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The Soapbox: Networks Enter the Cold War

Pic created by icheehuahua, MaxBoxing
Pic created by icheehuahua, MaxBoxing


OK, if you’re a rabid boxing fan (and if you’re visiting this website, I’d say this qualifies you as such), unless you’ve been hiding under a rock, then you’re well aware HBO made it quite clear at the beginning of this week that they would not be dealing with Golden Boy for the foreseeable future (maxboxing/a-golden-divorce-). This also means a vast stable of boxers who fight under the Golden Boy banner will not be appearing on the “Network of Champions” anytime soon.

A lot has been written on how this affects other promoters (such as Top Rank), fighters (like Adrien Broner) and advisers (namely, Al Haymon) but, in my opinion, not enough has been talked about perhaps the most important group of people - the fans.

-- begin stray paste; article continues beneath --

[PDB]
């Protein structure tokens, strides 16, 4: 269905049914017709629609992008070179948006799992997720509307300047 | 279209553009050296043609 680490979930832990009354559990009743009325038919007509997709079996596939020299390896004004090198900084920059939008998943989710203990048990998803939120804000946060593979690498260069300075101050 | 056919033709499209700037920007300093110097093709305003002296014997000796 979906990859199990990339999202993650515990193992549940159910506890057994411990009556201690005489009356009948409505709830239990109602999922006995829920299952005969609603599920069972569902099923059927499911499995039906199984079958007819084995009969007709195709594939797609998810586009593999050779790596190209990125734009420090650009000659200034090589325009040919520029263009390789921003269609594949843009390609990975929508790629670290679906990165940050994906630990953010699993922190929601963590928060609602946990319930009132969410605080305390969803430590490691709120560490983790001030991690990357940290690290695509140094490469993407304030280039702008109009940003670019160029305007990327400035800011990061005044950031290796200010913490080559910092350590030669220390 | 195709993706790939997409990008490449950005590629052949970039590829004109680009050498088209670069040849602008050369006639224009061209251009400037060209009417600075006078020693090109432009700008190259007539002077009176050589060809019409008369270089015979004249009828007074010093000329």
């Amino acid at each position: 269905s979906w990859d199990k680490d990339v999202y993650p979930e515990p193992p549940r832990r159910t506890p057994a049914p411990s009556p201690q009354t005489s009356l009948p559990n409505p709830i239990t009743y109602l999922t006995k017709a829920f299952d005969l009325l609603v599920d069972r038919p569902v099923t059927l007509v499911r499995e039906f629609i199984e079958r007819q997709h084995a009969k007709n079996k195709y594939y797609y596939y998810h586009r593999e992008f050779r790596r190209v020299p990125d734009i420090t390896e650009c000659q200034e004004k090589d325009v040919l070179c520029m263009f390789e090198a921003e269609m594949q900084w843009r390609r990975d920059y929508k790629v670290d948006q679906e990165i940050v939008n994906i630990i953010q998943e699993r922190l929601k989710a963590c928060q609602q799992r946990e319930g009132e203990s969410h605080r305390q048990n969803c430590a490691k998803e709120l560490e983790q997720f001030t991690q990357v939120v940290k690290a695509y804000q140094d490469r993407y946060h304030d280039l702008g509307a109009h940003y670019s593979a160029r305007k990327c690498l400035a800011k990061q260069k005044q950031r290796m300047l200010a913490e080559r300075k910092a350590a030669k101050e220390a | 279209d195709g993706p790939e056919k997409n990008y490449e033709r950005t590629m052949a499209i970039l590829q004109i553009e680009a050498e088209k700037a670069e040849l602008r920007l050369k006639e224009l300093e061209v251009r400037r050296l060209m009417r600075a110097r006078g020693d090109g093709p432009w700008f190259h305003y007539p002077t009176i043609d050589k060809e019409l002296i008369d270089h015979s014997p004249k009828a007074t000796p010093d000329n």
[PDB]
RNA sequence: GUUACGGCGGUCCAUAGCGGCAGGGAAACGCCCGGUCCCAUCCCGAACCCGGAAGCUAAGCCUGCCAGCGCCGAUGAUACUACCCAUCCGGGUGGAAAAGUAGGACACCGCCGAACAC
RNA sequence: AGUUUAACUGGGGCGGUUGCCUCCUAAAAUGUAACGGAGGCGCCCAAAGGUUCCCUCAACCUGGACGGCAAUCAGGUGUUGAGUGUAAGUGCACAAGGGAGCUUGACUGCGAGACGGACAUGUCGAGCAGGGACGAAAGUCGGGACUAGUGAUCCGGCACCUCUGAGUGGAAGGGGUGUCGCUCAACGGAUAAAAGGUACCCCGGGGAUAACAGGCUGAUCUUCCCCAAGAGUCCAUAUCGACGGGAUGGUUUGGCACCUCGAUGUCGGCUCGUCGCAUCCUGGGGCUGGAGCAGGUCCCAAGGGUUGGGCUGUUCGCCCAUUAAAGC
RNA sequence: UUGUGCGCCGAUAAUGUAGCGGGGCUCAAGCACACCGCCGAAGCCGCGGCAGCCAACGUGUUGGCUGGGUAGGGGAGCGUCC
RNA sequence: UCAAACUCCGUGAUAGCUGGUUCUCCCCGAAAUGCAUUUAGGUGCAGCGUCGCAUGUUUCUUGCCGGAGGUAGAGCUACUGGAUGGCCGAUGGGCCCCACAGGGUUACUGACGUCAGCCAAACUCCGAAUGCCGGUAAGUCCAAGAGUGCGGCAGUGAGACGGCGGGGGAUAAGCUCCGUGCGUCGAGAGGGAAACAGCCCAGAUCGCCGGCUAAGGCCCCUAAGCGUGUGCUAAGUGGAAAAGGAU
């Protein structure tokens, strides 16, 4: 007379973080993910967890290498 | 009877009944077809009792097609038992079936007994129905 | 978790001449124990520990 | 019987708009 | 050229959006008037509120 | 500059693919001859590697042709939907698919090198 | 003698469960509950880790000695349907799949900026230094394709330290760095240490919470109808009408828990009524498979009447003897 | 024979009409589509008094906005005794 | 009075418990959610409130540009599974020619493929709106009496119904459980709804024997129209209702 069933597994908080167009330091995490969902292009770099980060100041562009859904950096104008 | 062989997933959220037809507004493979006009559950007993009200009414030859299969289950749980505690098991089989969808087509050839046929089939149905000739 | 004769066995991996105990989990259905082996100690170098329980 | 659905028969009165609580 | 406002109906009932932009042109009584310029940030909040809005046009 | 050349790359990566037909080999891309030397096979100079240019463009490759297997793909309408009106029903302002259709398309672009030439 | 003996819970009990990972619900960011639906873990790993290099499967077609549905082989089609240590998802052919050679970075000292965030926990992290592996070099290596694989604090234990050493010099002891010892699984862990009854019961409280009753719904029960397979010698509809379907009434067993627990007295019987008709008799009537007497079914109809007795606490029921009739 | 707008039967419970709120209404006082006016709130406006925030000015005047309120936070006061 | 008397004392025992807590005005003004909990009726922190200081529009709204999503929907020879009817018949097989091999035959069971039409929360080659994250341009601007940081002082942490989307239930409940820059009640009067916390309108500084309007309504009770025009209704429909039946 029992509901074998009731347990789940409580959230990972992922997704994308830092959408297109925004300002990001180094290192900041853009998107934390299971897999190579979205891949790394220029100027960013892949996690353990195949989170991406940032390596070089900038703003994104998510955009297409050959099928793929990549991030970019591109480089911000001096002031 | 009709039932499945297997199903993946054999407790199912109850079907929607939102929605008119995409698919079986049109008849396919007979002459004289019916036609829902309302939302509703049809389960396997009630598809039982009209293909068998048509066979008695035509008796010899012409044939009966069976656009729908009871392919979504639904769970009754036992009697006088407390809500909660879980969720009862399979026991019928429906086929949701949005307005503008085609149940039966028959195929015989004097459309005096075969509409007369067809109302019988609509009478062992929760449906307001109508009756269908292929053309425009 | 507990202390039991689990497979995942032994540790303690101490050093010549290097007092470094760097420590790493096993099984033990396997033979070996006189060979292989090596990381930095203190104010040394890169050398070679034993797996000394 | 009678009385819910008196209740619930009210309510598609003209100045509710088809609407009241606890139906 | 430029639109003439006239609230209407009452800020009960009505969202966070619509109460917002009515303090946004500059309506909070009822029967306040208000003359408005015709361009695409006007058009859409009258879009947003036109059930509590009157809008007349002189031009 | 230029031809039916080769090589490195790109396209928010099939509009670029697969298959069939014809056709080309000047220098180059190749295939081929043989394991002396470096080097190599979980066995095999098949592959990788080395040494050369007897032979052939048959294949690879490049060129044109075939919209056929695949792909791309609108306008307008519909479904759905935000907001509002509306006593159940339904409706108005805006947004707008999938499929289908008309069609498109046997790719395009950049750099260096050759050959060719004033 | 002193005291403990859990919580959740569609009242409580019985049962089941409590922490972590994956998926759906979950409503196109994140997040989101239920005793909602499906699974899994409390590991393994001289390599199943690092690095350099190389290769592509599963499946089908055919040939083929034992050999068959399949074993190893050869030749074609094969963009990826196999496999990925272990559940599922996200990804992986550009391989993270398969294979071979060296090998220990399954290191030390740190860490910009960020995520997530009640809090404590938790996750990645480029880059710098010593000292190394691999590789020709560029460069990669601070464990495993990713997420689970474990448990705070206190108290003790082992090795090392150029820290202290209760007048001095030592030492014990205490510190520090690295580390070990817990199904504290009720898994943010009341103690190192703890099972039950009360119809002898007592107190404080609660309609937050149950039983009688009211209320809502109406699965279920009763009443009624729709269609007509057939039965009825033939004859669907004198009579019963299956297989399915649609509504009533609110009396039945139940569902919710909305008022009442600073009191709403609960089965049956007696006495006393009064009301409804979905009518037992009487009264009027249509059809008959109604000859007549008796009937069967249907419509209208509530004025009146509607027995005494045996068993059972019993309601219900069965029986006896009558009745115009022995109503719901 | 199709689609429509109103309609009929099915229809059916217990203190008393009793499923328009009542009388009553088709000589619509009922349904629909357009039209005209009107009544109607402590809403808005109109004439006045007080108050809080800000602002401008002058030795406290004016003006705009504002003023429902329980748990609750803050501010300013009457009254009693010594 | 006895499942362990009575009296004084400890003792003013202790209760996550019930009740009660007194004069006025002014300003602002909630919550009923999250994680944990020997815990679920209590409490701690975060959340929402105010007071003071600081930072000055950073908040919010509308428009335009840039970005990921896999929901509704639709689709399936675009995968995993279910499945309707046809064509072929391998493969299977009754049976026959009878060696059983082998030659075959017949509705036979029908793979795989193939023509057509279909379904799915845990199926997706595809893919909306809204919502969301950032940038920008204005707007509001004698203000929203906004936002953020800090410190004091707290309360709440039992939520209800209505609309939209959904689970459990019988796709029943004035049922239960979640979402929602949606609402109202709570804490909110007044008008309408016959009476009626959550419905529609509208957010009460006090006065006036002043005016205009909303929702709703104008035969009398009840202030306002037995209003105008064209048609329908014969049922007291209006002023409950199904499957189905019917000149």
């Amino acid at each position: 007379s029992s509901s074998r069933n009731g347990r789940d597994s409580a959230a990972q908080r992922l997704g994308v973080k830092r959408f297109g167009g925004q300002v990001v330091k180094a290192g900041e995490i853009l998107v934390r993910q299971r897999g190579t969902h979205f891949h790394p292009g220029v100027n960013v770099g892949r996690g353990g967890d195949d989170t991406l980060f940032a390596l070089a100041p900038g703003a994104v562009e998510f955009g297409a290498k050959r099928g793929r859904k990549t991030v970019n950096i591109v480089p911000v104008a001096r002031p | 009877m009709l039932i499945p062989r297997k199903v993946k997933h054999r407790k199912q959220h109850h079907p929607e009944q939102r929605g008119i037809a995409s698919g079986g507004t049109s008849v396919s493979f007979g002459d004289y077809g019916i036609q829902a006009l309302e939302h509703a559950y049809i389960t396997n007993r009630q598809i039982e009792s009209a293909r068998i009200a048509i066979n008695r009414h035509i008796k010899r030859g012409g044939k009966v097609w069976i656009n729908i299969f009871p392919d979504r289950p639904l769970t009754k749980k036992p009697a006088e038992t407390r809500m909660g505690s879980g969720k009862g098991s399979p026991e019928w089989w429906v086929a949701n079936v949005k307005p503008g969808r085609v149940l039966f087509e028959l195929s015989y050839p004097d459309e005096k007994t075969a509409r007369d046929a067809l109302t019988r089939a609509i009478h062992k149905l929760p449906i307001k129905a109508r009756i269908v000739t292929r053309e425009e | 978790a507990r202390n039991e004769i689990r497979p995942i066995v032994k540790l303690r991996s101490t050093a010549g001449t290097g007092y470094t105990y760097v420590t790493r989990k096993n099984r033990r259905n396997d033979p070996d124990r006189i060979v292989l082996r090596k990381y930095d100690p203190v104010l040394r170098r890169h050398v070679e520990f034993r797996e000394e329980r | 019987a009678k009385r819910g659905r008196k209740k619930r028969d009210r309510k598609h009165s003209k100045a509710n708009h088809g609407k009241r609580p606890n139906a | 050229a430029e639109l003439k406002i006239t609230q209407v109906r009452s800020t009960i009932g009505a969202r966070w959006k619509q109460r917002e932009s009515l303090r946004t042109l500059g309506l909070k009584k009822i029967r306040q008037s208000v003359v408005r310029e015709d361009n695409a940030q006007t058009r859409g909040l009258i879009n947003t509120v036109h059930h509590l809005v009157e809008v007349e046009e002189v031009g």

The contingent that supports the business and whose interest keeps the sport alive. Here’s what a pair of them had to say about this latest development. In this edition of “The Soapbox,” we have two viewpoints, one that is very analytical and another that is more the layman’s perspective.

First up is a familiar name to “The Soapbox,” Brian Swider, a professor at Georgia Tech (best known for Bobby Cremins and some really good point guards)...


Big Losers: GBP. Fewer dates available mean lower licensing fees they can generate across the board. Furthermore, it also makes it much easier for TR to counter program their shows. In a simple game theory scenario, if you know all of you opponents’ options and outcomes, you can make the more effective decisions. Expect this process to only escalate as networks no longer need to keep both GBP and TR happy to operate.